Democratic pressure is building, cracks and fault-lines are emerging and at some point the British political elite will have to let the people speak about where power should lie and how they should be governed. ‘Speak’ in this sense does not relate to the casting of votes — the General Election will not vent the pressure — but to a deeper form of democracy that facilitates both ‘democratic voice’ and ‘democratic listening’, argues Matthew Flinders.
In the wake of the Scottish referendum on independence, the UK is undergoing a rapid period of constitutional reflection and reform. The Smith Commission has set out a raft of new powers for the Scottish Parliament, the Chancellor of the Exchequer has signed a new devolution agreement with Greater Manchester Combined Authority, the Deputy Prime Minister has signed an agreement with Sheffield City Council, and the Cabinet Committee on Devolved Powers has reported on options for change in Westminster. One critical component of this frenetic period of reform has been the absence of any explicit or managed process for civic engagement even though the Prime Minister’s statement on the 19 September 2014 emphasized that ‘It is also important we have wider civic engagement about how to improve governance in our United Kingdom, including how to empower our great cities. And we will say more about this in the coming days’.
The days and months have passed but no plan for civic engagement has been announced. In the meantime, calls for a citizen-led constitutional convention have been made with ever increasing regularity and volume. Petitions have been submitted, letters to the papers have been published, a huge number of citizen groups have come together around the idea and all of the main political parties — apart from the Conservatives — have committed themselves to establishing a constitution convention should they form or be part of the government after the 7 May 2015. But even in relation to the Conservative Party — conservative by name, conservative by nature — the pressure to let the people speak is gradually being acknowledged. The Government’s ‘command paper’ on English devolution, published on 16 December 2014, made reference to a constitutional convention as a means of civic engagement (though it fell short of a full commitment).
Such instruments of deliberative democracy may be distinctly ‘foreign’ and at odds with the elitist British political tradition, with the culture and rituals of a traditional power-hoarding democracy and with the predilection for ‘muddling through’ that defined British politics in the twentieth century. But we are no longer in the twentieth century. ‘Muddling through’ is no longer good enough. The traditional power-hoarding model of British democracy has been hollowed-out and, as a result, new relationships between the governors and the governed must be put in place. The recently published Future of England Survey 2014 provides evidence for this argument with its conclusion that people in England see a ‘democratic deficit’ in the way they are governed (‘devo-anxiety’), and that one dimension of that deficit is a desire for civic engagement. This conclusion focuses attention on the notion of ‘nexus politics’ in which the traditional institutions and processes of democratic politics must somehow engage with, channel and respond to an increasing array of more dynamic bottom-up explosions of democratic energy.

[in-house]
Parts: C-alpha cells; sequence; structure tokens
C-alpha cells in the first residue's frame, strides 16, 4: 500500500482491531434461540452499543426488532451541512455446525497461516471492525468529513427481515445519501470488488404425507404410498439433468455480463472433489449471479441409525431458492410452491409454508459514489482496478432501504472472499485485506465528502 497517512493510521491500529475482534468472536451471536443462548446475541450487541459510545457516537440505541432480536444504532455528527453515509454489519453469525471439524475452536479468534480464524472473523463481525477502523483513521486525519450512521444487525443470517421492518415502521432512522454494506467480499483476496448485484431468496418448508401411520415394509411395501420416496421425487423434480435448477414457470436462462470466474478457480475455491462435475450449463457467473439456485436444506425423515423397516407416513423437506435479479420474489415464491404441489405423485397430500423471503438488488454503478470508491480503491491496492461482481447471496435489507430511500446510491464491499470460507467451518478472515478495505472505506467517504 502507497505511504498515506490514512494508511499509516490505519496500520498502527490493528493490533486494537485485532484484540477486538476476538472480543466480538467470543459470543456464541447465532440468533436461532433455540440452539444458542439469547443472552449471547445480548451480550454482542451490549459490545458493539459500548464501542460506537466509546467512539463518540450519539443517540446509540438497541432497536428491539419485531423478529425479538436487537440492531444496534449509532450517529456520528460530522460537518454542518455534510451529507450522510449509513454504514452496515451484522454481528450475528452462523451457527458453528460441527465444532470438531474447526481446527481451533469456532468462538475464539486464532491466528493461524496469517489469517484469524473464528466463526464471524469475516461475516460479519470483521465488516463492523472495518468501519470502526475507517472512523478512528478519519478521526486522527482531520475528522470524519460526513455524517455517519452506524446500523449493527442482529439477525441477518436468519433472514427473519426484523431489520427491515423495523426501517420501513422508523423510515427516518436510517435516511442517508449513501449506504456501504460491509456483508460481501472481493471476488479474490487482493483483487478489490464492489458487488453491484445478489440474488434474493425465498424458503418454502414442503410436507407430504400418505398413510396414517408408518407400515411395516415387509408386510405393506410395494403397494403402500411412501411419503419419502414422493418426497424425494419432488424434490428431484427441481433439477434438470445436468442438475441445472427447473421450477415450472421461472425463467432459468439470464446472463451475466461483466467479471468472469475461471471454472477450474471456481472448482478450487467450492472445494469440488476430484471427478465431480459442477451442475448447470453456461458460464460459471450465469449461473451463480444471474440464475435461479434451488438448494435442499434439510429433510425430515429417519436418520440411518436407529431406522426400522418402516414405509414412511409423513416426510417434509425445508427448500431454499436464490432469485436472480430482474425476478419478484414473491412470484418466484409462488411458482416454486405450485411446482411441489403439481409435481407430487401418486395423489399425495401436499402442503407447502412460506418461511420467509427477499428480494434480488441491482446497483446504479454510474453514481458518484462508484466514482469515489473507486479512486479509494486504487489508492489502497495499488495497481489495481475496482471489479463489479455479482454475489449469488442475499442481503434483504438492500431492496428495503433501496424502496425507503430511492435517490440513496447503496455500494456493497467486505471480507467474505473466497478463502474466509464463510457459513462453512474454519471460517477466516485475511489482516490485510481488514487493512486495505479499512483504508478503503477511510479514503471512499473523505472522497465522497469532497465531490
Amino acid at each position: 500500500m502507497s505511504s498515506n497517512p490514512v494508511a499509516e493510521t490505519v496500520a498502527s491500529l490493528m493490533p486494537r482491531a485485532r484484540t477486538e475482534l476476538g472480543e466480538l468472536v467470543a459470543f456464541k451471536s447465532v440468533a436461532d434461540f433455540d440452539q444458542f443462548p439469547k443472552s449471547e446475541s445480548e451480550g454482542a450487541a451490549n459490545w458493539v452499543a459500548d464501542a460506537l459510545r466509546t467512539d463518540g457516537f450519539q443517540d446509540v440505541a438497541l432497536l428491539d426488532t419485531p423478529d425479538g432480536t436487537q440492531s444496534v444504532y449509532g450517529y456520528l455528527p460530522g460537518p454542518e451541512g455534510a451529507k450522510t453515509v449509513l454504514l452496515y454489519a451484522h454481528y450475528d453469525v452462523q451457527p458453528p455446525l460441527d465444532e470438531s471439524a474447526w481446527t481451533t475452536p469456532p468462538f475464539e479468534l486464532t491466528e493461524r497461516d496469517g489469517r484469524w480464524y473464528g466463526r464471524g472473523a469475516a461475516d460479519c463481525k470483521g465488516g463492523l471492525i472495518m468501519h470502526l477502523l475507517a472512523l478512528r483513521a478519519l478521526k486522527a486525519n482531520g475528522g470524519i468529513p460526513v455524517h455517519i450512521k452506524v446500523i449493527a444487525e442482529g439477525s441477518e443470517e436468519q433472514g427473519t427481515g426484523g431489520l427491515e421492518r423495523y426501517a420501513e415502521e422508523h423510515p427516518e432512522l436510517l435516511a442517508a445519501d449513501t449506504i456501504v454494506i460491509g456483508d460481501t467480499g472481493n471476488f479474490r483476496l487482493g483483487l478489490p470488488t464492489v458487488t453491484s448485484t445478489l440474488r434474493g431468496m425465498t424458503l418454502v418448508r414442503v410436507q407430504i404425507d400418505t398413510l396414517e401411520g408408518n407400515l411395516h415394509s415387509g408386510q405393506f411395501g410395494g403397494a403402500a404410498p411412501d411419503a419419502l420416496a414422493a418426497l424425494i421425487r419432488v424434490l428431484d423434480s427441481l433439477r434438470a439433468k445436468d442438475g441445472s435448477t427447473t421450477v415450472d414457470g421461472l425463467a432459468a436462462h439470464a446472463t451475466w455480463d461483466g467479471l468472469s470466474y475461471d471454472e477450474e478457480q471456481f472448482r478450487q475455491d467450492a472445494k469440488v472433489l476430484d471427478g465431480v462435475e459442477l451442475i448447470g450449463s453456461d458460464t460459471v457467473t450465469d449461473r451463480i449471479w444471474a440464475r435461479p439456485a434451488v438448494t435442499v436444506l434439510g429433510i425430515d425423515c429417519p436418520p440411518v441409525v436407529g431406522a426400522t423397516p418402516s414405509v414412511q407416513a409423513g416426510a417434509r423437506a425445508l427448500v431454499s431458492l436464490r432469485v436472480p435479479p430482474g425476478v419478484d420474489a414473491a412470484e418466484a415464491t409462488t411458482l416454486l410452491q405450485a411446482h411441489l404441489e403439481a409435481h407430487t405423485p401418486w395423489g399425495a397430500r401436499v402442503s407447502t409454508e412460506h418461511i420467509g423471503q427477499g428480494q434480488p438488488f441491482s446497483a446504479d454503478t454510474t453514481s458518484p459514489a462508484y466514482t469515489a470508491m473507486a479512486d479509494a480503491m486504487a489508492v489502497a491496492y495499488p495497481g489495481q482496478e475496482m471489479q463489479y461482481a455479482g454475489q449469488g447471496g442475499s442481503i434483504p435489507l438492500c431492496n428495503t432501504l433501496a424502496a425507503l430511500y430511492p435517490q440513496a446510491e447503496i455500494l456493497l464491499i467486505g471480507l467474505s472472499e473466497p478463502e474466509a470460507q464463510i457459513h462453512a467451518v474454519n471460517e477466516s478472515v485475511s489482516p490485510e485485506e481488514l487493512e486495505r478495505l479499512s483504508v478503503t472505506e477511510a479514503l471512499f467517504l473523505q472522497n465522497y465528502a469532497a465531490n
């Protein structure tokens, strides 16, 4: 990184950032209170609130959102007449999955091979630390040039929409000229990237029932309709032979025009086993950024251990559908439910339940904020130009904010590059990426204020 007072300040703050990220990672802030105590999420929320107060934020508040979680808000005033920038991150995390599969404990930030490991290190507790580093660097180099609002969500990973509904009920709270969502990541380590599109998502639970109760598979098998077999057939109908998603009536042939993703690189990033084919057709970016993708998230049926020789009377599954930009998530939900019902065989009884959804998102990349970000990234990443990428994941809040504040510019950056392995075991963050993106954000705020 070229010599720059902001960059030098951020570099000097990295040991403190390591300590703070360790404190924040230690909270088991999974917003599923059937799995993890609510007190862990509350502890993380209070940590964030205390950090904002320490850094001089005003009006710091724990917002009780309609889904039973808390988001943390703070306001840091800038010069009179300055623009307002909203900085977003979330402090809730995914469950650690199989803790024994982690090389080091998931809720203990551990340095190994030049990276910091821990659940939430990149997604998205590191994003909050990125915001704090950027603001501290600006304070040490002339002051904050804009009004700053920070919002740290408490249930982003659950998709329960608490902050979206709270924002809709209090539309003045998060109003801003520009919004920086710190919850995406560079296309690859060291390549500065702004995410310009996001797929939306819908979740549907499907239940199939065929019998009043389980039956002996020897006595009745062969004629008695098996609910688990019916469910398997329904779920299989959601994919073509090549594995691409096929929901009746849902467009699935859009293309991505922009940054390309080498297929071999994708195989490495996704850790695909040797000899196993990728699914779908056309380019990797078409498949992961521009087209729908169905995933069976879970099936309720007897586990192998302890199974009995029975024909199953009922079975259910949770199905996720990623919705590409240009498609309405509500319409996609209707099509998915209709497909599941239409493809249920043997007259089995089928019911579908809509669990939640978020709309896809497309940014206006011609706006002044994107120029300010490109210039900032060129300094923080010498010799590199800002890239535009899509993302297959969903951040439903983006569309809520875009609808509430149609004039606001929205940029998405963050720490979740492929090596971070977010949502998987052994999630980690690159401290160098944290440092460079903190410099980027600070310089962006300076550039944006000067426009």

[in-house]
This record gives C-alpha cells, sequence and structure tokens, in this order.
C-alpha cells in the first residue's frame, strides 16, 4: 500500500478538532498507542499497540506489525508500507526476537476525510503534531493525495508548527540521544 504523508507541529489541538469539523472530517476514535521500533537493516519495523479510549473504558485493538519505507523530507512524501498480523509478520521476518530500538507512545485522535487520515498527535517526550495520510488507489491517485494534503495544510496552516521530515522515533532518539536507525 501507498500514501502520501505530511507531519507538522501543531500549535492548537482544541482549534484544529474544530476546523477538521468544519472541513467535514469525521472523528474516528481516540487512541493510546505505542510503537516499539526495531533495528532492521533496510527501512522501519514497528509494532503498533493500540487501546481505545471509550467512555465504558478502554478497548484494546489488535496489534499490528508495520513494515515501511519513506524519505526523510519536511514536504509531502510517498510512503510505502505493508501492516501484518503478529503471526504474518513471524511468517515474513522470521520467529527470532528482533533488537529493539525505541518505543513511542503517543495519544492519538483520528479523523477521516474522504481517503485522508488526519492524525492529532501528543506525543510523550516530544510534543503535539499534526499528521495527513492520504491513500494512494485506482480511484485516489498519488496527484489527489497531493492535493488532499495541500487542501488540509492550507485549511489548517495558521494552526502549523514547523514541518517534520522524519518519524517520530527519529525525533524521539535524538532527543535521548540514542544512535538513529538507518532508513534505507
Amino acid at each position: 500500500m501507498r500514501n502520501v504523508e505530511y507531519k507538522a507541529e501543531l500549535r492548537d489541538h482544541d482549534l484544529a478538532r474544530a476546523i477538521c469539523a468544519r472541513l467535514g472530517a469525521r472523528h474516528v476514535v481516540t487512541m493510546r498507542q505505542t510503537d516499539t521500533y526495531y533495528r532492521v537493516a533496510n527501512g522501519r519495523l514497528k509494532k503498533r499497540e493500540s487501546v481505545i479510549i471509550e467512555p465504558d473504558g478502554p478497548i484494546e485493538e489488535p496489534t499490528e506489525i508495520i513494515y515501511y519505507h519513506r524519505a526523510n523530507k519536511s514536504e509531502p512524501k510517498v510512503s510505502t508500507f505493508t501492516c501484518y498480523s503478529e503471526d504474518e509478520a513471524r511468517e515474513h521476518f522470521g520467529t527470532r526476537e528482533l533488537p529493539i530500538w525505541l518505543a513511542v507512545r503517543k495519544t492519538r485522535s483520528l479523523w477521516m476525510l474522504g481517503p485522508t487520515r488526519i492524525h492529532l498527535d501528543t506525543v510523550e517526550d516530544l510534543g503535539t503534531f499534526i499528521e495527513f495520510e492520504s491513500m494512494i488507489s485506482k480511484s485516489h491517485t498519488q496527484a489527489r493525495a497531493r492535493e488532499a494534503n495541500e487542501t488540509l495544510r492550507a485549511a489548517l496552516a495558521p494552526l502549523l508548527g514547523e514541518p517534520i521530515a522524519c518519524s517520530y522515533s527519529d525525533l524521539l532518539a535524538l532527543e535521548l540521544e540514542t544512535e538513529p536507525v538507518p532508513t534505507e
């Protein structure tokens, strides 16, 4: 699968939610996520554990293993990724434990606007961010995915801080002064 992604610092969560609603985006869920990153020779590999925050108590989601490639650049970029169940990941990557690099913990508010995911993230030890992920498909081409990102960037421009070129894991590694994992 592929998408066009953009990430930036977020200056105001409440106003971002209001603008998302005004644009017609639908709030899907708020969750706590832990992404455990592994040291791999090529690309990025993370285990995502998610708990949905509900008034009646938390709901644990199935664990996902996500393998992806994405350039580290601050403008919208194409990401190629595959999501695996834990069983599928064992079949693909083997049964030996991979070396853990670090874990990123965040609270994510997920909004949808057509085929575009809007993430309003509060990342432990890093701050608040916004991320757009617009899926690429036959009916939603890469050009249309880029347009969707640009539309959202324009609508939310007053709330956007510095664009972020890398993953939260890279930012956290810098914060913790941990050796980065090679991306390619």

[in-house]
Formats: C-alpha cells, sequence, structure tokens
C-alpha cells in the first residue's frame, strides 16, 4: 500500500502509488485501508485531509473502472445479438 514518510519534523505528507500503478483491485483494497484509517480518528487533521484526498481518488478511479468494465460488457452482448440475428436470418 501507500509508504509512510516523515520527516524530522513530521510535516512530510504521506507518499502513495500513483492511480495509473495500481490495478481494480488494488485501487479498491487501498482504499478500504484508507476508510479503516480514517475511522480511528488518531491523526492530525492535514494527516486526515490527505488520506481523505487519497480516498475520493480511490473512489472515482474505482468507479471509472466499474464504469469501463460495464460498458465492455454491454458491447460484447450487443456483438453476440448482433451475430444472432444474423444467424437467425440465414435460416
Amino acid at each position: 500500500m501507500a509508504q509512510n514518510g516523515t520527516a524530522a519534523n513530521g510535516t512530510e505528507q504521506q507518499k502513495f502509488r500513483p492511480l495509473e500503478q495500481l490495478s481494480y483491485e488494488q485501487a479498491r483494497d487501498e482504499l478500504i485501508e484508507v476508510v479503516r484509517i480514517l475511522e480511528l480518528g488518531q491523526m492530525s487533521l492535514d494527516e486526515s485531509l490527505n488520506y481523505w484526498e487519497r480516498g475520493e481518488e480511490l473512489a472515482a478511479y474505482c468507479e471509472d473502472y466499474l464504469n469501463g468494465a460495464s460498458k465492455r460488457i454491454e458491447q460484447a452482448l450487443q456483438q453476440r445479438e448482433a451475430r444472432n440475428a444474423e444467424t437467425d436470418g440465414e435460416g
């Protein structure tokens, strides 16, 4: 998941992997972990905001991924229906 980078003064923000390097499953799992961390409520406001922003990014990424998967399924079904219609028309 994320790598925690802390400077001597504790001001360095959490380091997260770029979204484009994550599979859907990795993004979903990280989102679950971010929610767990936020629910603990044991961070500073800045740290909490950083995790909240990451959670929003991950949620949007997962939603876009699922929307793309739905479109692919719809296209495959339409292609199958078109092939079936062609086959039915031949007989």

In facing new democratic challenges the UK is by no means unique and arguments in favour of deliberative democracy have been made by scholars including Robert Goodin, John Dryzek, and Tina Nabatchi for decades. But the recent flurry of devolutionary deals has fuelled democratic discontent in those parts of the UK that seem untouched, unloved and mis-understood by the main political parties. The sudden appearance of cabinet and shadow cabinet members seeking to ingratiate themselves with the ‘Northern powerhouses’ of Manchester, Sheffield, and Leeds has been a sight to behold. But now the time has come to ‘let the people speak’.
The issue of holding a constitutional convention has shifted from the periphery of constitutional debates in the UK to the very core. Meanwhile the likelihood of a hung parliament after 7 May and the inter-party deals that will be required to form a coalition, plus the existence of unresolved and urgent constitutional questions which require resolution provides the necessary political backdrop for the establishment of a constitutional convention. How the convention might operate, where it would be based, how convention members would be selected, the use of the final report or recommendations are all second-order issues where experiments in other countries and test-cases in the UK can offer answers. The main question is whether the political elite is really willing to embrace change, take a few risks and let the people speak.
Note: This article was originally published on the OUP blog and gives the views of the author, and not the position of the British Politics and Policy blog, nor of the London School of Economics. Please read our comments policy before posting. Featured image credit: Joel Suss CC BY 2.0
Matthew Flinders is Director of the Sir Bernard Crick Centre for the Public Understanding of Politics at the University of Sheffield. He is also Chair of the Political Studies Association of the United Kingdom and is Visiting Distinguished Professor of Governance and Public Policy at Murdoch University in Western Australia. He recently contributed to a small success for democratic reform and innovation when the Speaker of the House of Commons overturned a decision by the Administration Committee not to project a huge voter registration sign on the side of Big Ben. He is author of Defending Politics (2012).